Conservatives have been very successful at arguing separately against positive liberty and against cultural libertinism, but the merger of the two presents new challenges, particularly given the attitudes of young people who seem to believe that you should be free to use birth control (true), but that you’re not free unless someone else pays for it.

Mark Steyn:

The first responsibility of conservatives between now and 2016 is to have an adult conversation with the citizenry–the one that Mitt Romney chose to eschew in favor of vague jobs promises punctuated by bold assertions that “I believe in America.” So what? What matters is whether reality still believes in America.

And, when reality strikes, will Americans turn to conservatism? The evidence from November is not reassuring. Romney dusted off the old surefire winner–”Ask yourself, are you better off than you were four years ago?”–and took it to read: “The economy’s dead. Vote Mitt.” A decisive chunk of lower-middle-class America agreed with him on the first part, and acted on its logic: “You’re right. So I’m voting for the party of endlessly extended unemployment insurance, universal food stamps, and increased Social Security disability enrollment.” If 1.7 percent growth is the new normal, this constituency will metastasize. As his post-mortem observations to donors confirmed, Romney’s leaked “47 percent” aside is indicative of the way he thinks, and not a small thing. Indeed, it’s a betrayal of core conservative morality: from “Teach a man to fish” to “There’s no point even bothering to try to teach 47 percent to fish.” I was born a subject of Her Canadian Majesty and, even in a parliamentary system, it would not be regarded as healthy for the Queen’s Prime Minister to think like this. In a republic in which the head of government is also head of state, it’s simply unbecoming. The next guy has to be running as president of all Americans, even the deadbeats.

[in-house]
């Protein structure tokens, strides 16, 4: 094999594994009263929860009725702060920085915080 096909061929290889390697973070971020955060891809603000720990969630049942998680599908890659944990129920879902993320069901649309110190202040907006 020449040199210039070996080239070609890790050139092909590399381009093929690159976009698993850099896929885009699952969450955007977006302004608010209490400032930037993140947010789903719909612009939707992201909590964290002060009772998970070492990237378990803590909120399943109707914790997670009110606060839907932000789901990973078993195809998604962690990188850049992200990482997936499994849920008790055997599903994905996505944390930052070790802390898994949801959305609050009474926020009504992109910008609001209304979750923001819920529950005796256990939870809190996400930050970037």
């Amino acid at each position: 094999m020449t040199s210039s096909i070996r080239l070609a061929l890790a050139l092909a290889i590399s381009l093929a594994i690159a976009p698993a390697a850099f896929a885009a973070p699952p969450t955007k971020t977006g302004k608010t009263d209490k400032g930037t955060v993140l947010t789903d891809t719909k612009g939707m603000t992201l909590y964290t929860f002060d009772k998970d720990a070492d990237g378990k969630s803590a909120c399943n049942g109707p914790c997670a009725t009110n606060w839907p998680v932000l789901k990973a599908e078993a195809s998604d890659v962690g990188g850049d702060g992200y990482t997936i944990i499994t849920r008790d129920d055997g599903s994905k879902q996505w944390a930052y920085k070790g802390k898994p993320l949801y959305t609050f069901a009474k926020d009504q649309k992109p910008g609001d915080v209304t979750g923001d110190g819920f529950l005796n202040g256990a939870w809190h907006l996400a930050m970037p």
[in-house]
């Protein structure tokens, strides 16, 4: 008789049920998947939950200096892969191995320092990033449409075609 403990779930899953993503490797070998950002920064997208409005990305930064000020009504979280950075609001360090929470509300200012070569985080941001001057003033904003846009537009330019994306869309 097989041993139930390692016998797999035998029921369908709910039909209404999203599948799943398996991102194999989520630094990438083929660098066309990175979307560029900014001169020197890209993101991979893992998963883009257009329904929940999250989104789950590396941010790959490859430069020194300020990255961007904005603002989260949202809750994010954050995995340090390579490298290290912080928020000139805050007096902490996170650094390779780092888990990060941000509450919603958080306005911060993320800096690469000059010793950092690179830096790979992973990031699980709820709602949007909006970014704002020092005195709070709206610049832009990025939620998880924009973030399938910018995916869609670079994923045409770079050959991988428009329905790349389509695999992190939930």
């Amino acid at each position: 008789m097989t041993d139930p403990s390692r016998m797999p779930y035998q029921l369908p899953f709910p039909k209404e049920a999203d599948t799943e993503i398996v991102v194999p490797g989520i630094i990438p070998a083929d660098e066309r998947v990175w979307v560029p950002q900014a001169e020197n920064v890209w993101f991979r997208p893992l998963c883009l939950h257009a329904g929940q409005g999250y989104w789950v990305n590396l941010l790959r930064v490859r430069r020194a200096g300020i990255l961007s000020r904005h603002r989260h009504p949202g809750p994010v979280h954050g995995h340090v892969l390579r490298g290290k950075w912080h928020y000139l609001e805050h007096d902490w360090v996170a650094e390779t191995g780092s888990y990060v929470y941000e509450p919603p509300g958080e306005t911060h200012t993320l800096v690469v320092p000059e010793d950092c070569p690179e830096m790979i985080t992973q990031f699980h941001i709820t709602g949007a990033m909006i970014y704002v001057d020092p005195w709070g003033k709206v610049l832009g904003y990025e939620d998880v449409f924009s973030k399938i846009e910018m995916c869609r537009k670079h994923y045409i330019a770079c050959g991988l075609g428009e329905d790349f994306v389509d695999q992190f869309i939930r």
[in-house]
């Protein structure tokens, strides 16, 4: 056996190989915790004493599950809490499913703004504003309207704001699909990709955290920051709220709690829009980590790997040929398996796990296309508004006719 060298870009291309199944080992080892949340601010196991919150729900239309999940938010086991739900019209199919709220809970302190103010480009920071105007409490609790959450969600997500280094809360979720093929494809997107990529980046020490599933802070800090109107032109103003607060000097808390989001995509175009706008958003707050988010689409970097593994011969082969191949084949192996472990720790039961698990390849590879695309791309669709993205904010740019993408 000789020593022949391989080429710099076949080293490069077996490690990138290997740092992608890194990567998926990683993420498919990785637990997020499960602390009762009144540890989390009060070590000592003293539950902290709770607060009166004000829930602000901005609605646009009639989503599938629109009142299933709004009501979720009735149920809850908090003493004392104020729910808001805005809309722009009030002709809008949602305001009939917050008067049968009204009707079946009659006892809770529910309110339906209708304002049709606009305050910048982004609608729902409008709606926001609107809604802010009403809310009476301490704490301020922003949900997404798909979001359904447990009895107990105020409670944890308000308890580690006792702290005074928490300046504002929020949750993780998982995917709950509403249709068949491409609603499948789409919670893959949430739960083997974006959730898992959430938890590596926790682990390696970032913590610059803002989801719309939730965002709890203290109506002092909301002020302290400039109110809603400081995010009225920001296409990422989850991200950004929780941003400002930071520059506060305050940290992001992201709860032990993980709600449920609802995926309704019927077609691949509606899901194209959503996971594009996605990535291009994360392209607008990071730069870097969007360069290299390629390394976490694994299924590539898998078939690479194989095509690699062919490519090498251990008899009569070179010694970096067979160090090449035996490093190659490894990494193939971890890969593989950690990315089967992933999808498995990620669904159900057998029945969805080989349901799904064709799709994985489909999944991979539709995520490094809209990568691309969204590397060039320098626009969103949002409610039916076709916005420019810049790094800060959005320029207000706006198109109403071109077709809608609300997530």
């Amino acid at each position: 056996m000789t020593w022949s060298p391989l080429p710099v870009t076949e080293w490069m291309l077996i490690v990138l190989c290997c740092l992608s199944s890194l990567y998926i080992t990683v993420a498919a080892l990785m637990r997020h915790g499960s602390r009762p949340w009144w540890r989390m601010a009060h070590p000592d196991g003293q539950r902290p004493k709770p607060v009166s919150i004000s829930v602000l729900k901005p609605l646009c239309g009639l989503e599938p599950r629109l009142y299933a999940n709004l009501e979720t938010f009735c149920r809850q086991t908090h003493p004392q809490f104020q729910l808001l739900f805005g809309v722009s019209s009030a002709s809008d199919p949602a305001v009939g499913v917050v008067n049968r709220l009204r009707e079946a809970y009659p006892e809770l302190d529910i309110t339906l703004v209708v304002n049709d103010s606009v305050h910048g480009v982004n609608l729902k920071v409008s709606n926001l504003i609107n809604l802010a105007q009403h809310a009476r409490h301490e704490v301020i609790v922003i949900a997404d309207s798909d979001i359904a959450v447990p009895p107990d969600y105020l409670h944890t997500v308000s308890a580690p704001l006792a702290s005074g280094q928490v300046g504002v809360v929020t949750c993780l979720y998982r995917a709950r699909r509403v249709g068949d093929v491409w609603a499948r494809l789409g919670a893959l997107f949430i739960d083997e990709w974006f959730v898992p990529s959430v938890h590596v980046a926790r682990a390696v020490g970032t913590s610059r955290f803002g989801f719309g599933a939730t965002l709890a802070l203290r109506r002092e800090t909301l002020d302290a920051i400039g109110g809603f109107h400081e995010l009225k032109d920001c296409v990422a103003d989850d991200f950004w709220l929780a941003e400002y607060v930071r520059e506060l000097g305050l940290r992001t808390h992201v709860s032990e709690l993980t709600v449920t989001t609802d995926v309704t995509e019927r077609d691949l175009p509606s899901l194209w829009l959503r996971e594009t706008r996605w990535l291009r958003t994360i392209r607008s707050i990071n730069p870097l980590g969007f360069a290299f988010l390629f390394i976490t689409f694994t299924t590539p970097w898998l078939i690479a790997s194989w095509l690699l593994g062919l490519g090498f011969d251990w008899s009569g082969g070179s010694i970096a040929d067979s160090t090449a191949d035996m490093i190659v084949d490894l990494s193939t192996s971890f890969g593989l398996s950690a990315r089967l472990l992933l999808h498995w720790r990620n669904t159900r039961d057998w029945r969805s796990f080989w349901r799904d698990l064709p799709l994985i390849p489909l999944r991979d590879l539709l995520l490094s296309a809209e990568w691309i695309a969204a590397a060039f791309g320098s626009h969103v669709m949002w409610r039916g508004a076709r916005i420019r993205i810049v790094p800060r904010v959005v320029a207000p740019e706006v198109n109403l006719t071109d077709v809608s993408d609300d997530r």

The execrable Michael Tomasky libels conservatives: